Sorry I'm quite a newbie at this. Is there a way I can see what is on the live view of the camera and then pass that stream into opencv to do image detection and motion capture? I essentially want to create a pan and tilt bed for my DSLR and capture images based on specific triggers through image processing.

    ReplyDelete
    Replies
    1. Hi you!
      I haven't tried doing it myself, but apparently it is possible if your camera supports live view.
      Maybe you can take some hints from the code of the following program:
      http://eos-movrec.sourceforge.net/

      Delete
    2. Awesome!
      Thank you very much for your help!
      That's basically what I wanted to do =)

      Delete
  7. Thanks for taking the time to do this! Immensely helpful!

    ReplyDelete
  8. It works pretty fine for me!
    If you are working with cmake you must add gphoto2 on target_link_libraries in CMakeLists.txt of your project. It also works and compiles in c++

    ReplyDelete
  9. I did as stated by you but I din't delete the file on camera. The file which I saved on my computer takes 15Mb while the one on camera is only 5Mb. What could create so much difference?

    ReplyDelete
    Replies
    1. Raj, I really have no idea.
      I guess I would start to investigate by checking the format of both images and verifying that they open correctly.

      Delete
    2. Ahh...got the error. There was mistake in my fwrite statement. Don't know how, but file dint get corrupt. It was showing me jpeg image but with large size. After putting the fwrite parameters correctly, I'm getting the correct image size. Thanks.

      Delete
  10. Good post, but technically tethered capture is capturing with the shuttercable, not through the USB command. For example the command with the api interface is ' --capture-tethered[=COUNT] Wait for shutter release on the camera and download'

    ReplyDelete
  11. Hi,
    Great app!
    What would I have to add to the source code if I want it to have for instance 15 second intervals between shots?

    ReplyDelete
  12. When I run this program, the images get saved in the same folder as the executable. How do I change this to save the images in a folder passed as an argument?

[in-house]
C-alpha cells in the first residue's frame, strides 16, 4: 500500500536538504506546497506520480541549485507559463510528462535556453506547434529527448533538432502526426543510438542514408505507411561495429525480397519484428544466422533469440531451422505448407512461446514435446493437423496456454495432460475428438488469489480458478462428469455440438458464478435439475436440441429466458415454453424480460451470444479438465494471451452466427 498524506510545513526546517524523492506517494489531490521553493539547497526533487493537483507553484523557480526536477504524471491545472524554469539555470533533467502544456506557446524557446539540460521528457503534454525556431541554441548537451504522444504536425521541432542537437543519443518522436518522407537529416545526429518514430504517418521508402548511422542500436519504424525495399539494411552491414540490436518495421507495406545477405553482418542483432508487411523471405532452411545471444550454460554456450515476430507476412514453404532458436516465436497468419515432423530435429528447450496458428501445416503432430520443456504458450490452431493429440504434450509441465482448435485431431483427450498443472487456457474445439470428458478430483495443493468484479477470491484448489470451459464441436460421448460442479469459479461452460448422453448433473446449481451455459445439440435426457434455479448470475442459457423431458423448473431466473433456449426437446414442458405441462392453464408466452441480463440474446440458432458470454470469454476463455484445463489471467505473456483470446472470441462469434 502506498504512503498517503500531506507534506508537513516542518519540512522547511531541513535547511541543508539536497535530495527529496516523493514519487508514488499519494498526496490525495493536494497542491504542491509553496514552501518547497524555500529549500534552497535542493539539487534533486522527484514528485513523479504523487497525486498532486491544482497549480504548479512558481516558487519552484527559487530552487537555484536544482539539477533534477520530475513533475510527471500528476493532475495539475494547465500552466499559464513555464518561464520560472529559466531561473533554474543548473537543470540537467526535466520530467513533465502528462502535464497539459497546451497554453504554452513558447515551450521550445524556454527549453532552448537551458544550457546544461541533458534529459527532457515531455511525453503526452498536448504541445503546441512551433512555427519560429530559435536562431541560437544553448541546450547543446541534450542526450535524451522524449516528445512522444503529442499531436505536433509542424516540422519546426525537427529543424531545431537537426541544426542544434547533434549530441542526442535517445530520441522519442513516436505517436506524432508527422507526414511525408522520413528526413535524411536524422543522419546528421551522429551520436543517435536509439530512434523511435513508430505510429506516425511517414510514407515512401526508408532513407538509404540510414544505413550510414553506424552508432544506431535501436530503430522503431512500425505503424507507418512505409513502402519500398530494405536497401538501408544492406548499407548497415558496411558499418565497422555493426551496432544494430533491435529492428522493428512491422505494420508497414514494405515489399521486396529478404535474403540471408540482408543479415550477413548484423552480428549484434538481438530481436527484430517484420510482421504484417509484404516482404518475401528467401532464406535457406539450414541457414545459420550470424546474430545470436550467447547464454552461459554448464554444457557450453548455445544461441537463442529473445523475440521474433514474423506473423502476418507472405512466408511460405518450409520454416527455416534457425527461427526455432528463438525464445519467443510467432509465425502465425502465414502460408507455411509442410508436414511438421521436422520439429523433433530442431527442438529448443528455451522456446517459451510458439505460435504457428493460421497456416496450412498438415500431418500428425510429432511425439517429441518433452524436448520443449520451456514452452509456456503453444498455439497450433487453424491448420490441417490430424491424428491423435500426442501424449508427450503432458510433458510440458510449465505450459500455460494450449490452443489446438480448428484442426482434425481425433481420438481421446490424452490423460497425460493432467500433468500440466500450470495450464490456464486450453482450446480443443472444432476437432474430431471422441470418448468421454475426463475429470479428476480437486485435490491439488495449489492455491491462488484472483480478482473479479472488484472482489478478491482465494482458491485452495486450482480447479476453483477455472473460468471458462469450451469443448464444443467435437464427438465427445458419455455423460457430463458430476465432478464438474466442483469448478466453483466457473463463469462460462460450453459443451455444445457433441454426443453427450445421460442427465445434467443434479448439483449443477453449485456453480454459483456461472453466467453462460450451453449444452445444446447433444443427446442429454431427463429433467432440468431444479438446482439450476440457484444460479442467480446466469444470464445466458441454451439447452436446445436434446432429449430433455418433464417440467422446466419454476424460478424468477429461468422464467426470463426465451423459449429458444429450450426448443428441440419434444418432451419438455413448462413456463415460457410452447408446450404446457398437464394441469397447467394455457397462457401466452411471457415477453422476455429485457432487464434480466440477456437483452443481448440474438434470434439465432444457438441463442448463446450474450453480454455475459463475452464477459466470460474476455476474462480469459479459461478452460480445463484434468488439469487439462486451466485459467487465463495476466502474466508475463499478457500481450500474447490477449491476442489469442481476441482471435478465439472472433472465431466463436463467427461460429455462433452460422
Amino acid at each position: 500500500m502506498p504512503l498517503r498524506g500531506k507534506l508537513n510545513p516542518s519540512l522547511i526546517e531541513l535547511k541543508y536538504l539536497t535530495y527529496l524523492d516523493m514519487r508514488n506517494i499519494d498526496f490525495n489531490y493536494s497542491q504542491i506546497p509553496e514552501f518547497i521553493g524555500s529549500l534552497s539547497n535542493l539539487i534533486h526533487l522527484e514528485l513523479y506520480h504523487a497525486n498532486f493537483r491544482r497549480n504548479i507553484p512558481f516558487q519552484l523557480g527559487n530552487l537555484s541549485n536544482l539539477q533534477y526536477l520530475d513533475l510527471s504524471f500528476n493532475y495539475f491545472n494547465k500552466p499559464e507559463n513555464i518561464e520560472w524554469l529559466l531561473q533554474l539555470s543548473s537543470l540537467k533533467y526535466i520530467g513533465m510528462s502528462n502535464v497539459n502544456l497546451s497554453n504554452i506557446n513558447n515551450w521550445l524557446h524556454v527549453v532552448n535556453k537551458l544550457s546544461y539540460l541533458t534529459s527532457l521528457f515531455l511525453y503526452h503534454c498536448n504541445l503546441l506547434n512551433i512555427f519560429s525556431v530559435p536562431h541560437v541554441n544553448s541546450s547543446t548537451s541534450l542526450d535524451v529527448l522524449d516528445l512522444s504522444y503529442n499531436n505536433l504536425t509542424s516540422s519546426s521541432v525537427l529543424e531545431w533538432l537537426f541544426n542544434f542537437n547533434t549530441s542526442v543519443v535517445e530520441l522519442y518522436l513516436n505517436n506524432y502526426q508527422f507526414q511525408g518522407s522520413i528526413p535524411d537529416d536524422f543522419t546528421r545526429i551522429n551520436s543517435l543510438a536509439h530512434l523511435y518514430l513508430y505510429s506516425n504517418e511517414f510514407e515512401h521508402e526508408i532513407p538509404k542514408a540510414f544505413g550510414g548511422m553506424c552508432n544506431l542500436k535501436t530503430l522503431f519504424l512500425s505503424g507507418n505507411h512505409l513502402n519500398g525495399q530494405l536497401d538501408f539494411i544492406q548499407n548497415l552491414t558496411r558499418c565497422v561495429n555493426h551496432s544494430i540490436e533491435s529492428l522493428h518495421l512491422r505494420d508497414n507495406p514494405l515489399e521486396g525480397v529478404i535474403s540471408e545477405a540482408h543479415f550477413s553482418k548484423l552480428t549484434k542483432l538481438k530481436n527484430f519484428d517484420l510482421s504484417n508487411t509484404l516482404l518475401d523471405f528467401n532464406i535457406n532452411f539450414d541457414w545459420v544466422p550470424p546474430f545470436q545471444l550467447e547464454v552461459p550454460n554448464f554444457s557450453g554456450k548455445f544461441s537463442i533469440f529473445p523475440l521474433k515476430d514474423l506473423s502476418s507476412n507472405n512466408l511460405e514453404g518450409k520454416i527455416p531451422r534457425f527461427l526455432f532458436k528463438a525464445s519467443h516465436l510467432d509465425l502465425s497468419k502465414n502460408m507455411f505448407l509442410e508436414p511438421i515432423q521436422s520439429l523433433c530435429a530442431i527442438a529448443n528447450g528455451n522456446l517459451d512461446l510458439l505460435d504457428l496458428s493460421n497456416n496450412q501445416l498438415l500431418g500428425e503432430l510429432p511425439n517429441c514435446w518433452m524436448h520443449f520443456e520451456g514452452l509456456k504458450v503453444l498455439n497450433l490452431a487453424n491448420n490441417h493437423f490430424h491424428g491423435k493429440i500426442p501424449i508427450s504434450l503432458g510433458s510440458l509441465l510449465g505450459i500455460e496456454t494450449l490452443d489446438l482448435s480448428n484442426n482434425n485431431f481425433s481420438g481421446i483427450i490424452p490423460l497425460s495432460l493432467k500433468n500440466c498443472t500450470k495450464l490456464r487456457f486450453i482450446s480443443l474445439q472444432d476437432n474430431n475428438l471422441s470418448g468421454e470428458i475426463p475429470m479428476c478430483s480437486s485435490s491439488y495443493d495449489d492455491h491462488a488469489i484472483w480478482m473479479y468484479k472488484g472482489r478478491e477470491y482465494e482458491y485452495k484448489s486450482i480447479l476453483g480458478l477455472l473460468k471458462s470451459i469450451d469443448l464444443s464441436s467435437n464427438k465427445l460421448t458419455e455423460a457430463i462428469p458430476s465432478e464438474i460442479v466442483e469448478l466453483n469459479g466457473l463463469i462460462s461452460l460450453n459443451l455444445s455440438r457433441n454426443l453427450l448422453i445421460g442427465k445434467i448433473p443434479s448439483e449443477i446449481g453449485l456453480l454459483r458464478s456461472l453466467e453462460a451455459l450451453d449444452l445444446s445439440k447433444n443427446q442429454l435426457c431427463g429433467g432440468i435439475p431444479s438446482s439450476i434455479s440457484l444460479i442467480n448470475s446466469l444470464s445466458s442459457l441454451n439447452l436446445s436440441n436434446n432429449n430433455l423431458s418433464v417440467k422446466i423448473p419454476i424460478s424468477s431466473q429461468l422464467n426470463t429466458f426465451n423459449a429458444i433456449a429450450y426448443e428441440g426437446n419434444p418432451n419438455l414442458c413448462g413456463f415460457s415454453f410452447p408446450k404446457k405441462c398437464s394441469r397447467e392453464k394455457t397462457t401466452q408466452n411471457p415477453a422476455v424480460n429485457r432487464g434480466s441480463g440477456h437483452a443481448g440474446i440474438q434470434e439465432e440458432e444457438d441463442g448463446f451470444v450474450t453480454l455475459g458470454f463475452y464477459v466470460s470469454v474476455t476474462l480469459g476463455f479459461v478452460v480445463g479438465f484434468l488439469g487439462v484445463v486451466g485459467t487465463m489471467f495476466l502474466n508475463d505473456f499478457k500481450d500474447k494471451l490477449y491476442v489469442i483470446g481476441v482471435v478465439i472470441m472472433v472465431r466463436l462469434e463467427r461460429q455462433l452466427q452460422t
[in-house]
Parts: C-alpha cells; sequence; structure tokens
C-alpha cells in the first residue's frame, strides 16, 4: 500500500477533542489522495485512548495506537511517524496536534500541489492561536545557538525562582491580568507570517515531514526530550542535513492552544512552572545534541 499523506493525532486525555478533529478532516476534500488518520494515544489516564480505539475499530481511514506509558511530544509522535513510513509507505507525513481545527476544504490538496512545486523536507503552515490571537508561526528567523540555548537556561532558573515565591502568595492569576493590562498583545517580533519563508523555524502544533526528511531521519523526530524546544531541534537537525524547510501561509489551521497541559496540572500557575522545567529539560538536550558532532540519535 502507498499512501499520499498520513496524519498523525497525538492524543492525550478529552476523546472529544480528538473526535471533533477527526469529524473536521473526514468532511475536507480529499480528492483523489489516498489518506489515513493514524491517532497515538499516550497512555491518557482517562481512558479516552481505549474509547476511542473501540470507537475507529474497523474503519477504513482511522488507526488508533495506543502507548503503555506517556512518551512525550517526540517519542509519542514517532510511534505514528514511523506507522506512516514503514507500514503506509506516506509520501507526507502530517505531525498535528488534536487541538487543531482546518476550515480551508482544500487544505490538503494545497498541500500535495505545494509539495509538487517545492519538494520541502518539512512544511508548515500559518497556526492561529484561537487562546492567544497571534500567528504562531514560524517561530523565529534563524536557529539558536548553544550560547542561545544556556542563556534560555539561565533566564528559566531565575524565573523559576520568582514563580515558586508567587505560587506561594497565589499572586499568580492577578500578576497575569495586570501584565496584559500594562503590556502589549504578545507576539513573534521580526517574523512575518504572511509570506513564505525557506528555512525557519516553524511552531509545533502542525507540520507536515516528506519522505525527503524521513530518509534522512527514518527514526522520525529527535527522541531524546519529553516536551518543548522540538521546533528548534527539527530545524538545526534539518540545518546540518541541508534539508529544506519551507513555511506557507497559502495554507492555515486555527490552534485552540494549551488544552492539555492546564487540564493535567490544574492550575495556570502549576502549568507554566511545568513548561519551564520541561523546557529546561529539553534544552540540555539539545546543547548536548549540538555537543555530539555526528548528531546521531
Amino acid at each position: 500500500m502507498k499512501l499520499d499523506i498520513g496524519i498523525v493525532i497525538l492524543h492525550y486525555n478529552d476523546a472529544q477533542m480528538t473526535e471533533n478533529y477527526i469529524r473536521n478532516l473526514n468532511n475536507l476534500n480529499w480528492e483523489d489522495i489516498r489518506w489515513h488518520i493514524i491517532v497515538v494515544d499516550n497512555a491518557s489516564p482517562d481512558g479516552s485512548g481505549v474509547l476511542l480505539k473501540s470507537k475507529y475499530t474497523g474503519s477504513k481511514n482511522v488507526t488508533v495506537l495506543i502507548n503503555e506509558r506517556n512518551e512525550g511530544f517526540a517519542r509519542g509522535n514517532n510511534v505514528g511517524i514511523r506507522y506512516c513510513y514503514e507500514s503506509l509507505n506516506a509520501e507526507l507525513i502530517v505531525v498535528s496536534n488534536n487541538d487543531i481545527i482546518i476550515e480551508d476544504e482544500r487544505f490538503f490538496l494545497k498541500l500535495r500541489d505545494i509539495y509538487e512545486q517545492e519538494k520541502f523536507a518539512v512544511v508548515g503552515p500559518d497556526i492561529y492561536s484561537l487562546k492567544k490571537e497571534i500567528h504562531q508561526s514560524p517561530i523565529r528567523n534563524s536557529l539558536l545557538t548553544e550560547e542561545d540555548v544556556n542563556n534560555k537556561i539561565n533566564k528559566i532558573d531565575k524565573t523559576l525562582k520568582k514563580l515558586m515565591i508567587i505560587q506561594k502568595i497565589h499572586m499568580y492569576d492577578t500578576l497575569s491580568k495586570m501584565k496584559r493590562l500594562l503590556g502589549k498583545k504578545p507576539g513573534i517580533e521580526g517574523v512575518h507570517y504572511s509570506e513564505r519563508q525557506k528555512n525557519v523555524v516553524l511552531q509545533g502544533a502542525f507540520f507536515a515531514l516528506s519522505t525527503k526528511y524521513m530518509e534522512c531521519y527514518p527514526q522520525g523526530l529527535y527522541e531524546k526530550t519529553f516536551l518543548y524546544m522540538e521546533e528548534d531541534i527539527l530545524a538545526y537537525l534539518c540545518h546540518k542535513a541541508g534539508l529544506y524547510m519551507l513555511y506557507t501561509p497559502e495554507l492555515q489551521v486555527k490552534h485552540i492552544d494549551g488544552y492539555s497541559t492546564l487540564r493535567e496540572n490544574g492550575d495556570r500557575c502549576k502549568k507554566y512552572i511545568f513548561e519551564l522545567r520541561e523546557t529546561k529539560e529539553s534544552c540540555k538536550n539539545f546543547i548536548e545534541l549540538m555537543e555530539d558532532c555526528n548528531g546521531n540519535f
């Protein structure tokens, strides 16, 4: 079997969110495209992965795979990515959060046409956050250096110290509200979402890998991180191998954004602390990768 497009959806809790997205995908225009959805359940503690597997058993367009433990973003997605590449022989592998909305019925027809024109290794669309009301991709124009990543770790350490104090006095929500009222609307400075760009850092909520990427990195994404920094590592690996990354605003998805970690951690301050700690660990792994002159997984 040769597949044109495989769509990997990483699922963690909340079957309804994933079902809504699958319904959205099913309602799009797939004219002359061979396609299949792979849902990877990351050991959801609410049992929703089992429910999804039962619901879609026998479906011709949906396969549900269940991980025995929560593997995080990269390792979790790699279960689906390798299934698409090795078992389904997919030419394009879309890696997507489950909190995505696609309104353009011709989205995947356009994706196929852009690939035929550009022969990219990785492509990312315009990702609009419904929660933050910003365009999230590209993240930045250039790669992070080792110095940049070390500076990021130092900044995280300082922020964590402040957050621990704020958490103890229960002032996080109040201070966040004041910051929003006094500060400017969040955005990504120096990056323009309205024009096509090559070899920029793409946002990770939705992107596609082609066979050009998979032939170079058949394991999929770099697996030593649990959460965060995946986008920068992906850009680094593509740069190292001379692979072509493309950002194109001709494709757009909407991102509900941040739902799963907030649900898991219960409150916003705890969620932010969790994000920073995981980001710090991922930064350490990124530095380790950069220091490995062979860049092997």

Please let me know.
    Thanks!

    ReplyDelete
  13. Thanks for publishing this code.

    On my Nikon D300s I get this:
    Camera init. Can take more than 10 seconds depending on the memory card's contents (remove card from camera to speed up).
    Capturing to file capt0000.jpg
    *** Contexterror ***
    Out of Focus
    Pathname on the camera: /
    Deleting
    *** Contexterror ***
    The path '' is not absolute.
    Wait for events from camera
    Capturing to file capt0001.jpg
    *** Contexterror ***
    PTP Store Not Available
    Pathname on the camera: /
    Deleting
    *** Contexterror ***
    The path '' is not absolute.
    Wait for events from camera

    and the downloaded files are empty.

    I appreciate any help offered.

    ReplyDelete
    Replies
    1. I have a problem with my Nikon D5100. If my lens cap is on while trying to take a photo, the app just crashes. Have you tried to focus the camera yourself before taking a photo?

      Delete
  14. This comment has been removed by a blog administrator.

    ReplyDelete
  15. Hey thanks this was super helpful
    For any OS X issues who have trouble claiming their camera's USB, see this
    http://gphoto-software.10949.n7.nabble.com/gphoto2-Error-53-Could-not-claim-the-USB-device-td2218.html

    ReplyDelete
  16. Awesome!
    How about taking a movie?

    ReplyDelete
  17. In order to perform a real-time object detection, I connected a Canon digital camera via usb to a Raspberry Pi 2 platform. I did successfully what is written above. Now, I got two separate files which are built and perfectly work via two separate builders. However, I cannot combine them for the above purpose; and I want you, to resolve this problem for me:
    1- First one is a C program based file (your tethered.c file) built on Terminal by:
    gcc –o filename filename.c –lgphoto2
    2- The second one is a c++ program based file that captures video from a webcam for video analysis by OpenCV. This file is built by CMakeLists.txt.
    (References:
    http://docs.opencv.org/2.4/doc/tutorials/introduction/linux_install/linux_install.html
    http://docs.opencv.org/2.4/doc/tutorials/introduction/linux_gcc_cmake/linux_gcc_cmake.html )
    I need to have a single file capable of both abovementioned jobs, except I need video (GP_CAPTURE_MOVIE) rather a sequence of images. The operating system is Debian Jessie.
    (References: http://www.gphoto.org/doc/api/gphoto2-camera_8h.html#a6a66768c14ce761d6810f64572c79ec1afa8c68bfa3fa365ad562ca6929e6cee7 ).
    Thank you in advance.
    Cheeeers.

    ReplyDelete